Here's a reference for you:

sodium_cuprous_thiosulfate.png - 47kB

Analytical chemistry, Volume 1
Frederick Pearson Treadwell
Wiley, 1921

In the case of silver thiosulfate, it looks unstable unless it is quickly dissolved in excess thiosulfate, forming a soluble complex. Ag2S is precipitated on boiling in this case. CuS is precipitated upon boiling the acidified copper thiosulfate complex. I don't know the relative stability of a complex with nickel thiosulfate in the same environment. If the idea works, then it might be necessary to acidify the solution first, and then heat. Doing it the other way around might cause NiS to co-precipitate.

thiosulfates.png - 122kB

[Edited on 20-10-2013 by WGTR]
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[*] posted on 3-11-2013 at 10:35


Quote: Originally posted by The_Davster  
Drive to Canada. Go to a bank. Ask for a brick of nickels (100$ worth) Those from 1955 to 1981 are pure nickel metal.

Naturally, only f you are after the metal, and not just looking for some chemistry to do...


If you are searching for pure nickle, the Canadian quarter was pure nickle from 1999-1968.




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[*] posted on 11-11-2013 at 06:24


I was actually performing this experiment over the summer, and thought I'd add a few ideas I tried:

The first was to dissolve the alloy in either nitric acid or a mixture of sulfuric or hydrochloric acid and an oxidizer. It doesn't really matter, because after this you mix the solution with sodium bicarbonate and filter it so that you can make a clean mixture of nickel and copper chloride using HCl. It is important to do this because if you just use hydrochloric acid and an oxidizer, you can't use a reduction agent reliably (oxidizer will tend to interfere).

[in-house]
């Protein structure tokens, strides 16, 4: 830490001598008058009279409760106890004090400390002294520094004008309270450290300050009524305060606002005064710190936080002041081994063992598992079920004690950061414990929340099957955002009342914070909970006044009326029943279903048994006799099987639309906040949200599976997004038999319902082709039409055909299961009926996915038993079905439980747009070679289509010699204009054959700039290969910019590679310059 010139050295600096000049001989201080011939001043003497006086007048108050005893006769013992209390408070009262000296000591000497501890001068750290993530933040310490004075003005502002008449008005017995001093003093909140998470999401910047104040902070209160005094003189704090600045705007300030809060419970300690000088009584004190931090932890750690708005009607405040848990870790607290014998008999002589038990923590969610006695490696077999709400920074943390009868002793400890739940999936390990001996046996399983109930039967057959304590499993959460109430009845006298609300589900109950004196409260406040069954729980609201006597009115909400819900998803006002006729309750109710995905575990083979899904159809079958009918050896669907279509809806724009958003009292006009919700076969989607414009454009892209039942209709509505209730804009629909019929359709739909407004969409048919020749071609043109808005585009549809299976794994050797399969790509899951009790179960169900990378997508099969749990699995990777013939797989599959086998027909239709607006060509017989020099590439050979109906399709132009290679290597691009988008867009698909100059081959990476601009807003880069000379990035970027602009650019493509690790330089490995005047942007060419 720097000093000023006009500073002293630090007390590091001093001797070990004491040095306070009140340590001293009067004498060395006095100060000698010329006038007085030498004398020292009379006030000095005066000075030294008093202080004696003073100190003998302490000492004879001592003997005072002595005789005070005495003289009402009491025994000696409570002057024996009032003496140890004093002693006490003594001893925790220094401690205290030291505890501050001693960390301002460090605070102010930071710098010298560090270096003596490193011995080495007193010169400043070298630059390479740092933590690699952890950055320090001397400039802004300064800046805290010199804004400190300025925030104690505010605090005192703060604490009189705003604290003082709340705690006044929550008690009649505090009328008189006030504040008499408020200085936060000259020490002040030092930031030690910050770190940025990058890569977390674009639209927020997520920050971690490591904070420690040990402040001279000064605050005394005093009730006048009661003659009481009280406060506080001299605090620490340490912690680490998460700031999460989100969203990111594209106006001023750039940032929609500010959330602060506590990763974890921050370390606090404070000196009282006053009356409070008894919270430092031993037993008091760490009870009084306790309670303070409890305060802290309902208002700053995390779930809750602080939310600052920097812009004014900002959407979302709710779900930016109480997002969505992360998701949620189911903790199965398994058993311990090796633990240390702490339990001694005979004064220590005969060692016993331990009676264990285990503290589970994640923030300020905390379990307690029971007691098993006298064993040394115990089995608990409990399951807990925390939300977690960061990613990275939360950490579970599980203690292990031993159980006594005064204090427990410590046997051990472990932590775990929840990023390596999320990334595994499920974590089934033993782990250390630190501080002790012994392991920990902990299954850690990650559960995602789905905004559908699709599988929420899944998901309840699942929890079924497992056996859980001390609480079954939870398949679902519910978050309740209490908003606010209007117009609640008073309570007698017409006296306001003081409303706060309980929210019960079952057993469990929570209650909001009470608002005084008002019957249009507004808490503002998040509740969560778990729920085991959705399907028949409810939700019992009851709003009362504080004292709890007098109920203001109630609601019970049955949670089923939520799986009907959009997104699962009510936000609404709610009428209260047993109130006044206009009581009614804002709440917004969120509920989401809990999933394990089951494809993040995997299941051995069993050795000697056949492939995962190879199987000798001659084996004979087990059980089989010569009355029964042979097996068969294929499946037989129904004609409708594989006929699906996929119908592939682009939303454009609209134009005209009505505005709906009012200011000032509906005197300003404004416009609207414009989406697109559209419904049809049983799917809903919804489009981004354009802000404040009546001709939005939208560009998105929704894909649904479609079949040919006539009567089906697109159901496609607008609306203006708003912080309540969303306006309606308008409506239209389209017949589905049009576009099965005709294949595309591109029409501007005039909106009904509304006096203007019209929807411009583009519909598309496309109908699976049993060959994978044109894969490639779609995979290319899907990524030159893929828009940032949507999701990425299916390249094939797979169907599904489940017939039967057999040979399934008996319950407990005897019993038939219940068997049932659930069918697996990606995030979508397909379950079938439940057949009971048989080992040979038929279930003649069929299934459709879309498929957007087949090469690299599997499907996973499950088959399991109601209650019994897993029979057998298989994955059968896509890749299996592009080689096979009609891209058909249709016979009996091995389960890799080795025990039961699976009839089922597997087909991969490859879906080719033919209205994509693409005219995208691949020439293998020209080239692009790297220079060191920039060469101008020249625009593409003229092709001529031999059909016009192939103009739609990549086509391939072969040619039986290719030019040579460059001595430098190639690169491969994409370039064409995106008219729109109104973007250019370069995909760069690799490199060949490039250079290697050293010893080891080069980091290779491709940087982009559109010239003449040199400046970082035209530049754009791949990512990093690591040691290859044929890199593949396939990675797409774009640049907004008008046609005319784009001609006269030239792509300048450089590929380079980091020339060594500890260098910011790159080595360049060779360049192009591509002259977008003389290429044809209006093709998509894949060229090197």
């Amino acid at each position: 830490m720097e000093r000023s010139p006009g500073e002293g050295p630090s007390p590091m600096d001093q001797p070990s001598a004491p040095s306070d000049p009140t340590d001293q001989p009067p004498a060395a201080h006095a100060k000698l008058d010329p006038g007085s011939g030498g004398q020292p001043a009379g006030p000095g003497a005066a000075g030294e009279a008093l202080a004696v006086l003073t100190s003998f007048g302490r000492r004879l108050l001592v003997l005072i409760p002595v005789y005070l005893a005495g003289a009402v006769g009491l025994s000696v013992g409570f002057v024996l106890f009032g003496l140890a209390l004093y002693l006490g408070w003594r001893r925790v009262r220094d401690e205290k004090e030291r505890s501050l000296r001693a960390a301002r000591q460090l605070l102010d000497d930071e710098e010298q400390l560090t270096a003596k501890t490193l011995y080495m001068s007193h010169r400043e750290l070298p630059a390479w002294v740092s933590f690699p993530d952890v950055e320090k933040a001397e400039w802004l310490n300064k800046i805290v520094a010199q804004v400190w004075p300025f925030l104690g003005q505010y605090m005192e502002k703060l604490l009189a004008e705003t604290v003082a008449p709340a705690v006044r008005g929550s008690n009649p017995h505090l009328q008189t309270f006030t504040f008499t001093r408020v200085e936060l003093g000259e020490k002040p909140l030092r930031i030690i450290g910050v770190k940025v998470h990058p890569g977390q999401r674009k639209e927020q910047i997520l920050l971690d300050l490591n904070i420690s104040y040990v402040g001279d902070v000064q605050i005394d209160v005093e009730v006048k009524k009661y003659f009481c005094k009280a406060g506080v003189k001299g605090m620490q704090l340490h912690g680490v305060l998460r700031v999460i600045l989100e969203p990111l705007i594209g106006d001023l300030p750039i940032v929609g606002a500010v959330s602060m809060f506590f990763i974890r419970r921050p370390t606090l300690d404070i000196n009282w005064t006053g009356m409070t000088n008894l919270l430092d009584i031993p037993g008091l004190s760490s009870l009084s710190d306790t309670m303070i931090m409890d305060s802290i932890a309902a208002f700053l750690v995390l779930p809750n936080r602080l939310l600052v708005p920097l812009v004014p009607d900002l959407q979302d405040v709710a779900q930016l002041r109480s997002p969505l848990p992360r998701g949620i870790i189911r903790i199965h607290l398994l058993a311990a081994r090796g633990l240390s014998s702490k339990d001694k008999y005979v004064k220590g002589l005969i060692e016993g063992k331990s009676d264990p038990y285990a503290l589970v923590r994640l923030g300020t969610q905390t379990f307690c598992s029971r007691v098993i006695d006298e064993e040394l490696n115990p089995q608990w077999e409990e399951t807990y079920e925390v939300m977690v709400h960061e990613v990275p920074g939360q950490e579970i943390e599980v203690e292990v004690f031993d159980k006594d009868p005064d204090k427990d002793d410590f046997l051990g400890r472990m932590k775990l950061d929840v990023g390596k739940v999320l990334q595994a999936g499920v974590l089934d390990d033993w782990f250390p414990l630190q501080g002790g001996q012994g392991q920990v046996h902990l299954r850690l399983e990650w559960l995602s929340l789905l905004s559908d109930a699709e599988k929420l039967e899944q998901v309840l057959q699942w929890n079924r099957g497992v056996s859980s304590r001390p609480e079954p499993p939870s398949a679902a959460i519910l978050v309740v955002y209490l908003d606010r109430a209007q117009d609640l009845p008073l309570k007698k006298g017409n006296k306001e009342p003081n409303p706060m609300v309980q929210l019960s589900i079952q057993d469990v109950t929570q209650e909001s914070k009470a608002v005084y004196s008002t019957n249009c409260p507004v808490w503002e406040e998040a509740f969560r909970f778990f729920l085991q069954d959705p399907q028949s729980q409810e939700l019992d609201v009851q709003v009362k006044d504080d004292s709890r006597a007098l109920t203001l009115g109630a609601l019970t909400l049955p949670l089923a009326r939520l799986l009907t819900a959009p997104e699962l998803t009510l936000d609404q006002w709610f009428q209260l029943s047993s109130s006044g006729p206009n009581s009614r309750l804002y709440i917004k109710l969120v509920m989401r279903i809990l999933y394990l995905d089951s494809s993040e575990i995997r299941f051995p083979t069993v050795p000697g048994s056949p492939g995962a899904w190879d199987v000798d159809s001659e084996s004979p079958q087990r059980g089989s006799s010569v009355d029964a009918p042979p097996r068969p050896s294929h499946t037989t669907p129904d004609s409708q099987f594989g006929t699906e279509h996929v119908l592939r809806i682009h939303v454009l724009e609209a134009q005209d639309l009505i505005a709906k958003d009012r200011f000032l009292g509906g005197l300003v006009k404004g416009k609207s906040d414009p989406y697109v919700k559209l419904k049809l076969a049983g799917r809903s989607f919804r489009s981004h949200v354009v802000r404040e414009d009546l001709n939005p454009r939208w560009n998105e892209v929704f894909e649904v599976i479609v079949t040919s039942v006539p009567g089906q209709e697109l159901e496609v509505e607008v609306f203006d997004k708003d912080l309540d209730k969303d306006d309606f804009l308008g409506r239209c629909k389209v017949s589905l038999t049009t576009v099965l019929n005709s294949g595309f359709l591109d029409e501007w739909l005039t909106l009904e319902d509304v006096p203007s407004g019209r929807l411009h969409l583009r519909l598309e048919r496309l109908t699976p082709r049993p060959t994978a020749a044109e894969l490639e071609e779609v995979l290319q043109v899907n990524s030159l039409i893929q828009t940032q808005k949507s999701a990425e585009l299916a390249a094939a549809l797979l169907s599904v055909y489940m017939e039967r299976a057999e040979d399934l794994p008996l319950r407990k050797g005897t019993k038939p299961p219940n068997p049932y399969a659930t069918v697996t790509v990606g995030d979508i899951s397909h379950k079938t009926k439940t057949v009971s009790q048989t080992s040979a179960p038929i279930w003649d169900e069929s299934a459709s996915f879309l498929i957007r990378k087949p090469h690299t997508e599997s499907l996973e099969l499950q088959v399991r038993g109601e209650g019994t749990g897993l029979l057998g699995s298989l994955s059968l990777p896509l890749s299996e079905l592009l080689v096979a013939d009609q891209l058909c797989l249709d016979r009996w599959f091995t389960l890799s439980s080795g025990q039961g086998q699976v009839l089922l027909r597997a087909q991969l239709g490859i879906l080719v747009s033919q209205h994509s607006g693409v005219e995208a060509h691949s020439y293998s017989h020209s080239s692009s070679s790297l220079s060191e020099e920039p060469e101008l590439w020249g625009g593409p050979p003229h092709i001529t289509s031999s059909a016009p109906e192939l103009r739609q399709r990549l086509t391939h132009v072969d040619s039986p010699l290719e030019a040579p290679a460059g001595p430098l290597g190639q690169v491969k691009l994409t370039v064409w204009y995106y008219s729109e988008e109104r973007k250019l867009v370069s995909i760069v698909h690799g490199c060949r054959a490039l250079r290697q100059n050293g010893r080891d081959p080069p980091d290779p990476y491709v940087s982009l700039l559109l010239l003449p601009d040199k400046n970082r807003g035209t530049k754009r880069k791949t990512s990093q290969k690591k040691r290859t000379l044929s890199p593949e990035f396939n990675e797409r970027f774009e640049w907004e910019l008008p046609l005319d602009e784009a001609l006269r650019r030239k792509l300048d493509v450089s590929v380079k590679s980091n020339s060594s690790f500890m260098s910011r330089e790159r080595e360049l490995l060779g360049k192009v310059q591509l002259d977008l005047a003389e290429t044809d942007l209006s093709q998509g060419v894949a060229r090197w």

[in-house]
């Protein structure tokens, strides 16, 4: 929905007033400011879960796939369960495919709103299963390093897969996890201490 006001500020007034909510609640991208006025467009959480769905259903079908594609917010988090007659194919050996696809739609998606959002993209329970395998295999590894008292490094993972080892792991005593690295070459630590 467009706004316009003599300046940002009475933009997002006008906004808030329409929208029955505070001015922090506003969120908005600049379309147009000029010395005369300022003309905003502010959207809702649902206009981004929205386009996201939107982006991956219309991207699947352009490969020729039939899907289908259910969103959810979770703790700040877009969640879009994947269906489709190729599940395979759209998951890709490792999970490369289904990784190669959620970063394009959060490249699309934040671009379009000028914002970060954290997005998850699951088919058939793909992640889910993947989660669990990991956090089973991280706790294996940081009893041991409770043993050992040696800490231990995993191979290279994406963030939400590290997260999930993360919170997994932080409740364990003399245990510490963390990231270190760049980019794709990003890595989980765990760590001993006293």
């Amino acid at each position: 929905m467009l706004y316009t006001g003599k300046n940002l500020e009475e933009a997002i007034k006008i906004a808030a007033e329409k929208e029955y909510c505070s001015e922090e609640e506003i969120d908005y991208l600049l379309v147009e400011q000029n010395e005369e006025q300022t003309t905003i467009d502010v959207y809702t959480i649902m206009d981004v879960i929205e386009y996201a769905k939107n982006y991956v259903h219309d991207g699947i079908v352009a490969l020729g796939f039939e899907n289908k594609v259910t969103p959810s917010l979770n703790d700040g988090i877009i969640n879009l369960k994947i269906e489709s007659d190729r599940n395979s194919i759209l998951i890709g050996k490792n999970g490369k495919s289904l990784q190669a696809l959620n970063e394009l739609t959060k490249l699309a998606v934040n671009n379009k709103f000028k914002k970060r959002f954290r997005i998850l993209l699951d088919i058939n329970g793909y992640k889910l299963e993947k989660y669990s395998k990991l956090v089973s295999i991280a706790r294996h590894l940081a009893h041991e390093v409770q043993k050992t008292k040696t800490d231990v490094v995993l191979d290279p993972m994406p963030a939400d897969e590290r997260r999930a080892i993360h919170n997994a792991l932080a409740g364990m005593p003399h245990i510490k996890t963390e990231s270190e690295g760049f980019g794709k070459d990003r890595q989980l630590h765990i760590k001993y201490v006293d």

Then after you have the clean mixture of chlorides, adding Ascorbic acid reduces the copper(II) chloride to insoluble copper(I) chloride. I didn't like this method very much though because unless you're in a vacuum or inert gas environment, it readily becomes copper(II) chloride from the atmosphere and from air entering the water you use.

Another solution I found interesting, but haven't perfected, is to use acetylsalicylic acid (Aspirin). Apparently aspirin will form copper aspirinate, but nickel will not. I discovered that adding sodium aspirinate (made by adding sodium carbonate or bicarbonate to aspirin in water) to a mixture of copper and nickel chlorides will precipitate the insoluble copper aspirinate. Adding ascorbic acid seems to precipitate any remaining aspirin from the solution, leaving you with what should be nickel chloride.